Wolf says that he wasn’t interested in limiting the film to archive in part because he simply loves interviewing people. “When you don’t see people on screen, it becomes harder to relate to them as characters unless the underlying material is itself kind of cinema verité footage, and that’s not the case for this film,” says Wolf. The interviews also serve a practical function by bridging a 25-year gap in material for 50-year story with numerous emotional arcs. The conversations guide surprising revelations in the experiment as participants reflect upon their sense that the integrity of the project might have been compromised and the frustrations with faulty design (waning CO2 levels gradually suffocated and fatigued the group). “It’s such a complex tapestry of characters over such a wide swathe of time in a byzantine story,” adds Wolf. “We needed some anchors to ground you so that you could flow through the half century story span with some bearings.”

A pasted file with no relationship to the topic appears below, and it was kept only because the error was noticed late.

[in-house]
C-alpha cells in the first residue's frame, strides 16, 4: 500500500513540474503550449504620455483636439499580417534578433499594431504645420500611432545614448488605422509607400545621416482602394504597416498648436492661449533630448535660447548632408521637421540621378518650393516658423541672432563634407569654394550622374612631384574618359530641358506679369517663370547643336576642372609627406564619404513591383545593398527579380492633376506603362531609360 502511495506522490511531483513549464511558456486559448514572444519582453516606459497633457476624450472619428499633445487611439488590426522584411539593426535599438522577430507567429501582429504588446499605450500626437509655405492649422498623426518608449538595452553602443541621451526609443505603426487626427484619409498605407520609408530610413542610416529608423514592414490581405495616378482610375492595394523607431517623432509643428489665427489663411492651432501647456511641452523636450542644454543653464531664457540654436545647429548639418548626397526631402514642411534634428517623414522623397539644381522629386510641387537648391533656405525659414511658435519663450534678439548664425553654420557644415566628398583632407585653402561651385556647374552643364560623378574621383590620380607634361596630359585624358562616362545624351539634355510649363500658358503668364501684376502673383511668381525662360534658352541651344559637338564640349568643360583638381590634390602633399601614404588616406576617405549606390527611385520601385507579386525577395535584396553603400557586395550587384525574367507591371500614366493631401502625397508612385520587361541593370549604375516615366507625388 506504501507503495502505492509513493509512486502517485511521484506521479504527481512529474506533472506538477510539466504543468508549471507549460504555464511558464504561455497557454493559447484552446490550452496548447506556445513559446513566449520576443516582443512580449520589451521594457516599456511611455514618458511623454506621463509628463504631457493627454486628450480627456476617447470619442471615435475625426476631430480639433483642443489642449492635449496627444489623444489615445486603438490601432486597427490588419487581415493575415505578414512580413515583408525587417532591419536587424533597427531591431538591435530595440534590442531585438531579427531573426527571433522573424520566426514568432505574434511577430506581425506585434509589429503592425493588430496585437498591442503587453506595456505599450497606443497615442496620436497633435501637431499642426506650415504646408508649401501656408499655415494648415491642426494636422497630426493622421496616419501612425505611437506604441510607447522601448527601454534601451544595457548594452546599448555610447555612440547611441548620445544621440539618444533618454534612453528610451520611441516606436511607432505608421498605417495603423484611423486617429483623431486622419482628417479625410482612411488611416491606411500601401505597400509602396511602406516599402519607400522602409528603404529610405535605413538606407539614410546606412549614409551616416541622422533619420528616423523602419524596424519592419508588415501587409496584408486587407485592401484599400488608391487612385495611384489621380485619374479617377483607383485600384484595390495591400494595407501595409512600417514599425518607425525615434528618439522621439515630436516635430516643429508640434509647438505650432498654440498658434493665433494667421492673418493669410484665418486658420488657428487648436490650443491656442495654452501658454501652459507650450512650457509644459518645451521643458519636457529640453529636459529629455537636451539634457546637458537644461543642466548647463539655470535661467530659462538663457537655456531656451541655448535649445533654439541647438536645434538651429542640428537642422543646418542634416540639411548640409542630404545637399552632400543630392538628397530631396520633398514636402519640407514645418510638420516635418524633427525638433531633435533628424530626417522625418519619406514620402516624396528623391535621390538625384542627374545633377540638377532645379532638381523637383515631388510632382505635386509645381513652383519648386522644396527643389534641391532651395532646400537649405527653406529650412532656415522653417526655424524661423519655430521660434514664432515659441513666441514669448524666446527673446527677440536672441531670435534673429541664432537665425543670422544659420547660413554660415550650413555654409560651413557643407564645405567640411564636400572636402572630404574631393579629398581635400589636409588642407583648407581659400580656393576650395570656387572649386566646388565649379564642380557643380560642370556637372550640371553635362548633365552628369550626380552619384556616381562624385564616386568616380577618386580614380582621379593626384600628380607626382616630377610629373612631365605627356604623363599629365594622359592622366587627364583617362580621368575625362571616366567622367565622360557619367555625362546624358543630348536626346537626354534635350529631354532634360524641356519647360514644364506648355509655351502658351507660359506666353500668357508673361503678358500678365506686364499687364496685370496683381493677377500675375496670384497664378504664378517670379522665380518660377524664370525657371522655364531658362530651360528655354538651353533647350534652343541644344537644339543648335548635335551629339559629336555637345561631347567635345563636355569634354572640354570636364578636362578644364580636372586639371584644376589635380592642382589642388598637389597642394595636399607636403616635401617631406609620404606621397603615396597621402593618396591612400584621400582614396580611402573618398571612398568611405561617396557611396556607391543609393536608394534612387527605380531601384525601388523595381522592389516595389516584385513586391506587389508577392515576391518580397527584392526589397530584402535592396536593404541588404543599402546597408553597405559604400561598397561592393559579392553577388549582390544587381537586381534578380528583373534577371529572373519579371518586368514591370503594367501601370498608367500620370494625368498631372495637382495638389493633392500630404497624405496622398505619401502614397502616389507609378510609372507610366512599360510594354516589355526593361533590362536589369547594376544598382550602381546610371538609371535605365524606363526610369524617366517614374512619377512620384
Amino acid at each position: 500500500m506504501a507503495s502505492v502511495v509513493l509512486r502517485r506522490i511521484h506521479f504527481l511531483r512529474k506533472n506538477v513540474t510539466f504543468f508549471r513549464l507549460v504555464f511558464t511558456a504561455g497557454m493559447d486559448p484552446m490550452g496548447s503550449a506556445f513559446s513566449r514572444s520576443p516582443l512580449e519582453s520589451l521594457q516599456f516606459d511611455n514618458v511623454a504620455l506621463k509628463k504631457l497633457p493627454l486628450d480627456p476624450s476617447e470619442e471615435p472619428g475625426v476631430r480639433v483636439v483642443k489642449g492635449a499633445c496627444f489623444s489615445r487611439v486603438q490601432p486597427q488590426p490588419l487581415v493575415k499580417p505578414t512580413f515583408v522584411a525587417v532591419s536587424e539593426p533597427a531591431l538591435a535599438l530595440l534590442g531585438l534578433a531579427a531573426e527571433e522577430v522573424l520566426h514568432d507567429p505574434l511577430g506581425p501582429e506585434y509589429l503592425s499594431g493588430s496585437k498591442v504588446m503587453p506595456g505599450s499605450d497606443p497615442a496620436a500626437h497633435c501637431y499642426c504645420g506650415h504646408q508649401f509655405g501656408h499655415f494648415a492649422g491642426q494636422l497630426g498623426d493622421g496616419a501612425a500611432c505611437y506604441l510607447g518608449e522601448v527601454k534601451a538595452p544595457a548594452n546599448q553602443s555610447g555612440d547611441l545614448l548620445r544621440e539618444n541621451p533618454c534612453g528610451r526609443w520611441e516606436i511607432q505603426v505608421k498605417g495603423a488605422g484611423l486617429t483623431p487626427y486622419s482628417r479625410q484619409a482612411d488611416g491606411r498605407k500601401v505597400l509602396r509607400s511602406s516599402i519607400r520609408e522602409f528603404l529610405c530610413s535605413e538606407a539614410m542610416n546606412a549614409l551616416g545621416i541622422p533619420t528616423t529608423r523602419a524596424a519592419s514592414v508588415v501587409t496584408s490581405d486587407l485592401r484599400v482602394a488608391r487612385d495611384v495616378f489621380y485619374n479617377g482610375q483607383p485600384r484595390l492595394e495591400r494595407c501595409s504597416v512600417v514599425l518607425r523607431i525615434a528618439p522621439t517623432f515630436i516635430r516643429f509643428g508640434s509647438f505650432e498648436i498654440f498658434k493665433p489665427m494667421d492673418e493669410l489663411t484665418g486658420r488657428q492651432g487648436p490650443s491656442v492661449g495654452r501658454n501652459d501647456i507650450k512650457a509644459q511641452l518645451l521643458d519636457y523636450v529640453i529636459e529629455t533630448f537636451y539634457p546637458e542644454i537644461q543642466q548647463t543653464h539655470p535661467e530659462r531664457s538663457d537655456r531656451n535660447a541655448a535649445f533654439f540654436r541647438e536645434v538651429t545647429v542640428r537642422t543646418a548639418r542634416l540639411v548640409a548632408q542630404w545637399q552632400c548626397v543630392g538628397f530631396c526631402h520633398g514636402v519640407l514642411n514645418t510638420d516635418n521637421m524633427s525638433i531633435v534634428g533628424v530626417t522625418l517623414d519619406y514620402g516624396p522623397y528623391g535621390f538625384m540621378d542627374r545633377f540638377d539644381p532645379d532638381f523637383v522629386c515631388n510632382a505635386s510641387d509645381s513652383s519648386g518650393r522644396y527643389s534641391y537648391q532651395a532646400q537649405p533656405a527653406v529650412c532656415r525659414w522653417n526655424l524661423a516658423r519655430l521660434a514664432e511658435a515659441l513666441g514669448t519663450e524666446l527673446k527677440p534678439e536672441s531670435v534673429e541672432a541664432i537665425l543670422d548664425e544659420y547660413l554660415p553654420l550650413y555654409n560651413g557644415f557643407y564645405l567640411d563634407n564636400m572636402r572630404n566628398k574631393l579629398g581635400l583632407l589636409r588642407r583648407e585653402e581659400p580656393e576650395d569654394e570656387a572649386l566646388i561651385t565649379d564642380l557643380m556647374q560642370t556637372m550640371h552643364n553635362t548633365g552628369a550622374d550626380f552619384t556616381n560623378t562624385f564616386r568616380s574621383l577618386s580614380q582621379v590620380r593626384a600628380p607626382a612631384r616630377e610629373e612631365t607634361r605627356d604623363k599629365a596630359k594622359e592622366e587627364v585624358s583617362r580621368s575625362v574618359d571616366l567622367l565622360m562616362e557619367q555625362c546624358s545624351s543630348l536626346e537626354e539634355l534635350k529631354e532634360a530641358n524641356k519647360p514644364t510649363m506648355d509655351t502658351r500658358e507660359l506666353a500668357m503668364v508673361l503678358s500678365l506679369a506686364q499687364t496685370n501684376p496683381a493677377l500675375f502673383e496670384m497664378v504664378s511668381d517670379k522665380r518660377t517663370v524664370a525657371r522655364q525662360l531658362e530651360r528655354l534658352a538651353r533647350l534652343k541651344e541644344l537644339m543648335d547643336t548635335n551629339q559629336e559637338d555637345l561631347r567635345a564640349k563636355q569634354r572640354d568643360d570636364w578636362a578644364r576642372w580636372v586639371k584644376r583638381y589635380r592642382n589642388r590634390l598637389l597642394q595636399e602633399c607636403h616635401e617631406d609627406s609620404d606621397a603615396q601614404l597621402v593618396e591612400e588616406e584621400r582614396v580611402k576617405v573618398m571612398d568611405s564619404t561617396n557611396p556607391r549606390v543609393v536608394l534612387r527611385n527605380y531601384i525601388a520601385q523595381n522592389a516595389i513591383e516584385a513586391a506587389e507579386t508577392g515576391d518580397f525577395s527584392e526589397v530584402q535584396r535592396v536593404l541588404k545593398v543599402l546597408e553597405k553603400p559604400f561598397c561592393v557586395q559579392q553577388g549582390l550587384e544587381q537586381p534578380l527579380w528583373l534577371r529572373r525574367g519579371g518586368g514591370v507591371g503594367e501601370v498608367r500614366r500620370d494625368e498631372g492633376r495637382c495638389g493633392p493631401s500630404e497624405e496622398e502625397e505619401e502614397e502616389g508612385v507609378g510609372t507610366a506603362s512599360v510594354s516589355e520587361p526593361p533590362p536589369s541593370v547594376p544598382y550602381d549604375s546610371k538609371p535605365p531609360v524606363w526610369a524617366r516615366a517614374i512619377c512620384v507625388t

Others become emotional and halt their interviews to compose themselves over wounds that still sting. Enter investment banker/hack movie producer Steve Bannon, who assumed the role of acting director of Biosphere 2 in 1993. Spaceship Earth reveals all but a Biosphere coup d’état as Bannon takes control. The reptilian populist and ex-chief strategist for Donald Trump, however, only appears in archives, despite being camera-friendly for docs like American Dharma and The Brink. Wolf says he never sought Bannon’s participation, nor did he find it necessary.

“He functions as metaphor for the contemporary political and economic forces that destroy idealism,” reflects Wolf. “These kind of novel ideas and aspirations are feasible to a certain extent, but there are limitations to them. Forces of politics and economics are often what make them fail.”